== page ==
CTC Leuven: S57657
Objective: To minimize airleak, many vats surgeons use a “fissureless” technique, dividing the hilar bronchovascular structures first and the main part of the fissure last with staplers.
We describe an alternative fissureless technique, opening the fissure completely with staplers at an early stage of vats anatomical lung resections in a cohort of consecutive patients.
Rationale: By making a tunnel between the bronchovascular structures and parenchyma from anterior to posterior, one can open the oblique fissure completely with staplers at an early stage of an anatomical lung resection. This combines the advantages of both the ‘fissureless’ hilum first technique and classic fissure first dissection, i.e. minimal airleak and optimal anatomical overview before bronchovascular structures are divided. This may result in a safer operation with more attention to the intrapulmonary lymphadenectomy.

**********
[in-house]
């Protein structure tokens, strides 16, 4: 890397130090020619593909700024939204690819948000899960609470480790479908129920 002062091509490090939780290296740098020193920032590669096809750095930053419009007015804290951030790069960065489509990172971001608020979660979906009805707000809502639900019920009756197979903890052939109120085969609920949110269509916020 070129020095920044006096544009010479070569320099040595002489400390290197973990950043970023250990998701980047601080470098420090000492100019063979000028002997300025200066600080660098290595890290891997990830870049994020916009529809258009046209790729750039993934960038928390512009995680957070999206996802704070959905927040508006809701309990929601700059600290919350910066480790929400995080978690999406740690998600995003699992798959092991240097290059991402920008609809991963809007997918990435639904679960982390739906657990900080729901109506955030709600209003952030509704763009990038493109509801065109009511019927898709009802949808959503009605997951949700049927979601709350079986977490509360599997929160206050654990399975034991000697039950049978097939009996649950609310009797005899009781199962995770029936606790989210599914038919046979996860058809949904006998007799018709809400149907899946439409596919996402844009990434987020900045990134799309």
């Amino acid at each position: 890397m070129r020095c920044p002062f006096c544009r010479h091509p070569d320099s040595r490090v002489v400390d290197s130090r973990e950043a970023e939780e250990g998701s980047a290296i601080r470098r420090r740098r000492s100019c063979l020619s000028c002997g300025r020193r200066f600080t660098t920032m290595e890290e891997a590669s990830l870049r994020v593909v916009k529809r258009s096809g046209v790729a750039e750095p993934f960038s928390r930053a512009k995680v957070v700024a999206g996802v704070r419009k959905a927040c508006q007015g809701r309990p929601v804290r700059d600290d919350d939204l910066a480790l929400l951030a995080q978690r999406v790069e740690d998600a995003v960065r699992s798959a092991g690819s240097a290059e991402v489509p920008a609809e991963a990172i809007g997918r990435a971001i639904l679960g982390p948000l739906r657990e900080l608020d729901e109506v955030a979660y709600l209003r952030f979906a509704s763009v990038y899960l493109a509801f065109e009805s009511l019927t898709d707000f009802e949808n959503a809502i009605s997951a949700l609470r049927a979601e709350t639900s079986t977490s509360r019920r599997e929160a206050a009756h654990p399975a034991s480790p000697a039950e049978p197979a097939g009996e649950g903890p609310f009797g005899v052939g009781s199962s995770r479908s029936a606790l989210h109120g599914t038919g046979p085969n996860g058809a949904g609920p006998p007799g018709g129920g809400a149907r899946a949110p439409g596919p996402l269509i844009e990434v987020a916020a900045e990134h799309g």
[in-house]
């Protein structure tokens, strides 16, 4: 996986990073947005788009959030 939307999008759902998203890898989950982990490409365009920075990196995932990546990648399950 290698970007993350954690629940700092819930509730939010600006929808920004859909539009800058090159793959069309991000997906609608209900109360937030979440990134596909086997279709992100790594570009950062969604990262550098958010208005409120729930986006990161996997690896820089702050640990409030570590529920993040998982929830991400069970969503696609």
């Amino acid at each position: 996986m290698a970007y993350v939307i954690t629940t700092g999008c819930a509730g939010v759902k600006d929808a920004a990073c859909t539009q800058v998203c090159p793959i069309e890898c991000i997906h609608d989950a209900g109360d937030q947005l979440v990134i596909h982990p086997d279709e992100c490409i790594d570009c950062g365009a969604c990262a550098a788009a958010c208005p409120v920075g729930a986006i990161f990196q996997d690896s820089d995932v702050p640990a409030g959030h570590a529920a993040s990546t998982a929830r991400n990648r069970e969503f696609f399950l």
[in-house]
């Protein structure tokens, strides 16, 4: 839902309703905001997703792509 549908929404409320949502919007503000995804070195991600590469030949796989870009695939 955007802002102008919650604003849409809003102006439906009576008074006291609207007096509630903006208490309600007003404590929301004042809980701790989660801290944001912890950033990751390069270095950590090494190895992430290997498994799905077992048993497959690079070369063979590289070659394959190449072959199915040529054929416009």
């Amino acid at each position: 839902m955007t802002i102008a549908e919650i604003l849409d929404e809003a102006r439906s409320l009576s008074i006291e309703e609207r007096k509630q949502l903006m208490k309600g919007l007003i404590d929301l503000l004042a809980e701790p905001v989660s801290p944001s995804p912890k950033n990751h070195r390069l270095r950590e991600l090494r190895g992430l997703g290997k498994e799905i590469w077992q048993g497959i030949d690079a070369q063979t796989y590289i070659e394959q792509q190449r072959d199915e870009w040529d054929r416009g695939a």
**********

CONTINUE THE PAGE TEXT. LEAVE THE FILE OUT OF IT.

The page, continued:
Study Design: Retrospective cohort analysis
Methods: Based on a prospectively managed single institution database patients that were planned for VATS anatomical resection between 10/2009 and 12/2014 will be included. Robotic assisted cases, middle lobe resections, upper trisegmentectomies and individual segmentectomies are excluded. The patients are consecutive divided in 4 groups: first 50 learning curve (LC), “hilum first, fissure last” (HF), a mixed transition group, “fissure first, hilum last” (FF). Conversion rate, operation time duration of drainage, hospital stay, Airleak(>5days), incidence of vascular injuries and major peroperative complications and postoperative complications will be compared between HF and FF.